I saw Bob Mould at the Great American Music Hall the other night. I don't get out much, and even though I dearly love BM's music and have found delight and inspiration every time I've seen him play, I don't think I would have made the effort to go if it hadn't been for the fact that Kevin Army, a close friend and the guy who produces all my records, was on the bill as the opener.
This is a bit sad, but I have to admit: I rarely see shows anymore unless I or one of my friends happen to be playing. Even sadder, the latter is pretty rare, too. Most of my experience of clubs is hanging around in them waiting to go on. The process of going to the ticket window, giving my name and ID to the ticket girl, saying "I, um, think I should be on the list," getting the little tickets, handing them to the door guy and walking in was far less familiar than it ought to have been, and I didn't handle it quite smoothly. When the box office girl handed me the tickets-- which look like those little tear-off movie tickets-- my first thought was "why are they giving me drink tickets?" This was followed by "hmm, maybe Kevin, knowing I like to drink a bit, left them at the door for me? Oh, right, these are the tickets to get in! Duh!" At the door, I gave the guy the tickets and stood there like GHWB in front of a supermarket checkout, a clubbing naif, totally confused. I finally had to ask "so, uh, what do I do now?" He gestured and said something like "up to you, buddy." So in I went, feeling like a total idiot. Which I was. I should do more of this kind of thing. I'll get the hang of it eventually, I'm sure.
Anyway, it was a great, great show. Bob Mould has lost a great deal of weight, and I didn't even recognize him when he walked on stage. I thought he was a sound guy or something. Then there was this surreal moment when he picked up his guitar and strummed a characteristic chord-with-jangly-open-strings, and with that sound the unfamiliar figure on the stage suddenly snapped into focus visually, sort of "morphed" into the real Bob. His distinctive voice, the mere sound of which for me always conjures an instant cascade of memories, little snatches of what life felt like during various stages over 20+ years of listening to it, completed the "picture." (I understand that mistaking sounds for visions is a characteristic of schizophrenia, but in this case - I'm pretty sure - it was a function of a mildly consciousness-altering collision of emotion, memory, experience, and art.)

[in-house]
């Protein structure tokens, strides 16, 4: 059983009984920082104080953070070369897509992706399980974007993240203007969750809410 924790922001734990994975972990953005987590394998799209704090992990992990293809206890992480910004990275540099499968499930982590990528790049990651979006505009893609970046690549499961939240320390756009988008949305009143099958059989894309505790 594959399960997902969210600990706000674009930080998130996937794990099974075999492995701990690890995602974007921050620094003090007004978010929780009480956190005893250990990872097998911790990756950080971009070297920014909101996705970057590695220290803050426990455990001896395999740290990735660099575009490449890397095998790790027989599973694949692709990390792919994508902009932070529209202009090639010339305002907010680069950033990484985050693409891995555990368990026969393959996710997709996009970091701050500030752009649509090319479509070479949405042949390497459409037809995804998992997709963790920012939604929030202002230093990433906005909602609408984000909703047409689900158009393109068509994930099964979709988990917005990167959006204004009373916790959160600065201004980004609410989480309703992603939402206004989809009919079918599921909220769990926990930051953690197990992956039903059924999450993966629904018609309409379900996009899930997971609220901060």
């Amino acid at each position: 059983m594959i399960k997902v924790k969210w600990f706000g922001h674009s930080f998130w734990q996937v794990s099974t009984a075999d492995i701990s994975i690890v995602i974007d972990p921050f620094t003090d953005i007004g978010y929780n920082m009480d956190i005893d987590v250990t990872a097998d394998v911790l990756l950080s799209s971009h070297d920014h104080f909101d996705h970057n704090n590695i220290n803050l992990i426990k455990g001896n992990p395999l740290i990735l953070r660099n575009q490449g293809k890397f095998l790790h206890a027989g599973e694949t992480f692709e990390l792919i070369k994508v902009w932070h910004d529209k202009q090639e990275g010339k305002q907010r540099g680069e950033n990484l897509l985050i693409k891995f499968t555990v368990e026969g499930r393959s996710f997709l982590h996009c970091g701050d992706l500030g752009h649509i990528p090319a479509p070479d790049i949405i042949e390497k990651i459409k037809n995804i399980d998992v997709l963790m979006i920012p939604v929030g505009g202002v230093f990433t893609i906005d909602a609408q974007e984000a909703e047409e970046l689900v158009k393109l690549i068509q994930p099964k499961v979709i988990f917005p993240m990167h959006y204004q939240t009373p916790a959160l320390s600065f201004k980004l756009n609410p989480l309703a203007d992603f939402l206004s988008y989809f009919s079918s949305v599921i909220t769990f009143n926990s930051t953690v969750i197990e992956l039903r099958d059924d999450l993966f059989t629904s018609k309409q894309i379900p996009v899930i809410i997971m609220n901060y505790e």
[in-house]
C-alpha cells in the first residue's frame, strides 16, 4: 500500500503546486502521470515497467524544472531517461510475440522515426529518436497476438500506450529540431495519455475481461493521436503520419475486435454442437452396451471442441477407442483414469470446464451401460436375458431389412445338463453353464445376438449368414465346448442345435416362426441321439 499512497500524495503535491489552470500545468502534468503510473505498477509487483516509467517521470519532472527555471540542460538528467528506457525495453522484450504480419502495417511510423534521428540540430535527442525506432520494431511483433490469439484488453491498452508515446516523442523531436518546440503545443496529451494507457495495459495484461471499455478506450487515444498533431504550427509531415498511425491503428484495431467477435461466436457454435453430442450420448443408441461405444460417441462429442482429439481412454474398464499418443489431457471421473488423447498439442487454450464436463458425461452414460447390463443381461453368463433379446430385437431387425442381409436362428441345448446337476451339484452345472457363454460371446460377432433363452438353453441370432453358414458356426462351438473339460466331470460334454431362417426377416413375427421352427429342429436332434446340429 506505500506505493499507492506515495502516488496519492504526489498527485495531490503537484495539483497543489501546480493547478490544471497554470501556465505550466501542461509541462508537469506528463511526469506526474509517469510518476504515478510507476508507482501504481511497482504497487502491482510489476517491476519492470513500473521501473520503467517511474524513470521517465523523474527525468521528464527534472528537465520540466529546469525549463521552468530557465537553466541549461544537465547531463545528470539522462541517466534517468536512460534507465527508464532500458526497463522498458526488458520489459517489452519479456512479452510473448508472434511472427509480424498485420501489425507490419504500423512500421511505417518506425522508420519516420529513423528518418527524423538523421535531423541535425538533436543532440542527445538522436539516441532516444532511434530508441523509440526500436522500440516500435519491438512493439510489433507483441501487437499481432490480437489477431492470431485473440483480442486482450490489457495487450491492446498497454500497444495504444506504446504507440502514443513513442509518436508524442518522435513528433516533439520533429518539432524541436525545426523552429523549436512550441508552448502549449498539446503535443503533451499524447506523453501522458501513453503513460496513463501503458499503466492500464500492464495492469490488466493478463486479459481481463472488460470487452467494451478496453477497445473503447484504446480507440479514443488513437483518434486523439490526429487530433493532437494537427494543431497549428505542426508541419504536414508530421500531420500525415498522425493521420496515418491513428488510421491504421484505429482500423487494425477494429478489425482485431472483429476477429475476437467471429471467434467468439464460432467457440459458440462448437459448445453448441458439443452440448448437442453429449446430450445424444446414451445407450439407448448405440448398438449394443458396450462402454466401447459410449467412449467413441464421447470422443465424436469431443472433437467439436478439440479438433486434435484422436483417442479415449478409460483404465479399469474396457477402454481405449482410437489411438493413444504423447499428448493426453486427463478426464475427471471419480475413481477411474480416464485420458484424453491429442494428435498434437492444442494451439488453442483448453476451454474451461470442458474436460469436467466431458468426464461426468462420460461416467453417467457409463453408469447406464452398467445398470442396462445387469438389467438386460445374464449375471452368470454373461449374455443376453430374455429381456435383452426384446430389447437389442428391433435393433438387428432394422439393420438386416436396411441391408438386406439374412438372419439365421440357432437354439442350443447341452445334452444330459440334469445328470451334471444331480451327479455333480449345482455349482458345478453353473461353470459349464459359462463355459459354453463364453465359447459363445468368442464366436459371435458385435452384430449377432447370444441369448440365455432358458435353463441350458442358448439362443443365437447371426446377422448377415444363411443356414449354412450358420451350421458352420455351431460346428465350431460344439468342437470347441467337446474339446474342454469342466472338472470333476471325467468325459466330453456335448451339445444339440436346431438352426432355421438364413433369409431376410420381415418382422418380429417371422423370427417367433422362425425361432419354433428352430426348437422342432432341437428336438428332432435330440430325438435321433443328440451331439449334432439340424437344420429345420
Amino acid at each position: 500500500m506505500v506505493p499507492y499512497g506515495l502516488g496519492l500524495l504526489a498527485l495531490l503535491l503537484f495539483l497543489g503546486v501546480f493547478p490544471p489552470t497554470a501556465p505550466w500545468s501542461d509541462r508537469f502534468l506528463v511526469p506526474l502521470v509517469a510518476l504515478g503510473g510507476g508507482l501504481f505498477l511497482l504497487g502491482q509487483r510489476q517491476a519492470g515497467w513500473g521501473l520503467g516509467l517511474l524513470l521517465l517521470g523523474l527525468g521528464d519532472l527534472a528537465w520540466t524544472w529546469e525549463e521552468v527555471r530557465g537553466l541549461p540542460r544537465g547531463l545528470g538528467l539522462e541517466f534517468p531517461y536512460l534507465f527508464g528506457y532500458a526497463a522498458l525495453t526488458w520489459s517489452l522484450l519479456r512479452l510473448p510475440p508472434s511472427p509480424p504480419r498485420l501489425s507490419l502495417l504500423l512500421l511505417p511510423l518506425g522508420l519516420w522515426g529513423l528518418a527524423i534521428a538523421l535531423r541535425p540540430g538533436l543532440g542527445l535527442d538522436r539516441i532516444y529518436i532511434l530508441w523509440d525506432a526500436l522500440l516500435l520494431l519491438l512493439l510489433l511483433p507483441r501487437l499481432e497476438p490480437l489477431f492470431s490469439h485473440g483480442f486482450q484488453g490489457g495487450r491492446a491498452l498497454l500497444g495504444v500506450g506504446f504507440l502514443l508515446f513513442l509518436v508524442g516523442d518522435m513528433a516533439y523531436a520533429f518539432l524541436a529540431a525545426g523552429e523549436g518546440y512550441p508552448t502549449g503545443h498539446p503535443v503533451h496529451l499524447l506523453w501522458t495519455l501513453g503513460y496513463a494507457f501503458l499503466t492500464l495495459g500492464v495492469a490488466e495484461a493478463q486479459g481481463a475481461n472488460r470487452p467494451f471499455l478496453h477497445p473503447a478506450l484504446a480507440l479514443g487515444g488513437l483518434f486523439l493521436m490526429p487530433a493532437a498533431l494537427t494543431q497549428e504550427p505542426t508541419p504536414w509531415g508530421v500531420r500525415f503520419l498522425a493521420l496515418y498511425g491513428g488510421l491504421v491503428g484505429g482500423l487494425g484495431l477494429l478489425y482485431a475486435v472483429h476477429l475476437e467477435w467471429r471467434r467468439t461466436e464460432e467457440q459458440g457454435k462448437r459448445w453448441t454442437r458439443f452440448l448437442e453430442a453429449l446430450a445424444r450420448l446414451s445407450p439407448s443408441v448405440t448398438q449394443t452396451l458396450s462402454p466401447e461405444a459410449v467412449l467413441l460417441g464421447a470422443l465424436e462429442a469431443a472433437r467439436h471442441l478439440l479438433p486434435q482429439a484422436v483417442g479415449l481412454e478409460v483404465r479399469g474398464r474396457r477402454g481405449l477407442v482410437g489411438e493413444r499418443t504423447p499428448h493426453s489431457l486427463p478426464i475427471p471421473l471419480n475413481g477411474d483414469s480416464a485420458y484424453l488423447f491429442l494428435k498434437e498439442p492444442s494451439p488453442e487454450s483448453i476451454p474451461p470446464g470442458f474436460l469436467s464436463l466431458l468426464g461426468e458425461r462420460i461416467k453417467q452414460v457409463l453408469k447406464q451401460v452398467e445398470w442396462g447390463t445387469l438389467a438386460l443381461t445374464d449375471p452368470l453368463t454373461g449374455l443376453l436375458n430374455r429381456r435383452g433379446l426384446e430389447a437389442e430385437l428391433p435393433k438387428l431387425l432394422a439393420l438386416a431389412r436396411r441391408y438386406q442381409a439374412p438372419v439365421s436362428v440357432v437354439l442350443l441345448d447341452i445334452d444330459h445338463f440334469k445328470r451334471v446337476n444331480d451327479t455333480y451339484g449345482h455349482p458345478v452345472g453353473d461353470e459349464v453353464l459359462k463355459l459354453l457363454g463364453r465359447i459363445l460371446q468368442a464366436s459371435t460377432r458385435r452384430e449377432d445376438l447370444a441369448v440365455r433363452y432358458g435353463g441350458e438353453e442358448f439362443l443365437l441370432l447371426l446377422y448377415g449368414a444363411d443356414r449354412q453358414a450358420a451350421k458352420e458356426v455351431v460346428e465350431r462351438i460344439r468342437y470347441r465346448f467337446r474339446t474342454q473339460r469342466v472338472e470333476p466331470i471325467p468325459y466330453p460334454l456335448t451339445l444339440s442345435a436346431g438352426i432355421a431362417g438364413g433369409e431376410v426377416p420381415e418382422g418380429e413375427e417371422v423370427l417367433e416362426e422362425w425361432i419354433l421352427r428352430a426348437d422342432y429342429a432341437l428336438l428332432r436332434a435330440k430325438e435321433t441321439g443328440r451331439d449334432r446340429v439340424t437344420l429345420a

During the first half of the set, he played a 12-string acoustic guitar. The second half was electrified (no amp, though-- just one of those guitar sound emulator boxes that I'd describe better if I understood how they work.) Much of this second part was also accompanied by techno backing tracks, songs from and along the lines of the experimental stuff on the Modulate album. He had told Kevin backstage that the techno stuff was "all he was really interested in these days." There was, perhaps, a bit less interest on the part of some audience members, and I'd say the reaction was mixed. Some people really got into it though, and it was kind of fun to watch little pockets of thirty-something alterna-types getting into the spirit of things by busting out the dance moves, many of them adorably awkward. I didn't try to do any dancing, as that would have been wrong, but I did think the techno-y portion of the show was great, all the more so for being unexpected. And really, I would enjoy listening to Bob Mould sing in pretty much any context.
The best part for me, though, was as so often before the beautiful, moving, unadorned rendition of "Celebrated Summer" that closed the second encore. It's hard to explain exactly why, since it doesn't have that much to do with the literal content, but I always get a little choked up when I hear this song, particularly when caught up in the immediacy of the solo singer-songwriter presentation of it. I'm getting a little choked up just remembering it now. I guess that's how the emotion/memory/experience/art collision gradually builds its power over time. Or maybe I don't understand it all that well, at that. Whatever: I'm content to enjoy the mystery.
Kevin Army's set was great, too, in a (for me) slightly different way that I think is worth mentioning.
I've met Bob Mould a couple of times, but I really only know him through his music. One of the strangest and most powerful things about the singer-songwriter/audience relationship is this disconnected but oddly genuine-seeming intimacy you can feel towards someone you don't actually know. I know from the experience of being on the other end of it that this intimate "knowledge" of another tends to be inaccurate, sometimes wildly so. Knowing a person in person just happens naturally, while knowing someone through their songs takes some work and diligence, and there's no real way of knowing whether any inferences you make or impressions you get about the real guy are true. It doesn't matter whether or not they are, really. I can hear Bob Mould's often cryptic or buried lyrics, feel genuinely moved by them and try to explore why; in the process I may learn something about him, or I may not. His songs have meant something to me, so I feel this sort of affection not just for the songs but for him personally, which is the most natural thing in the world, but which is in a way kind of turning the concept of "affection" on its head. What I'm getting at is, it's not the same as a real relationship with a real person. But it can sure feel a lot like one.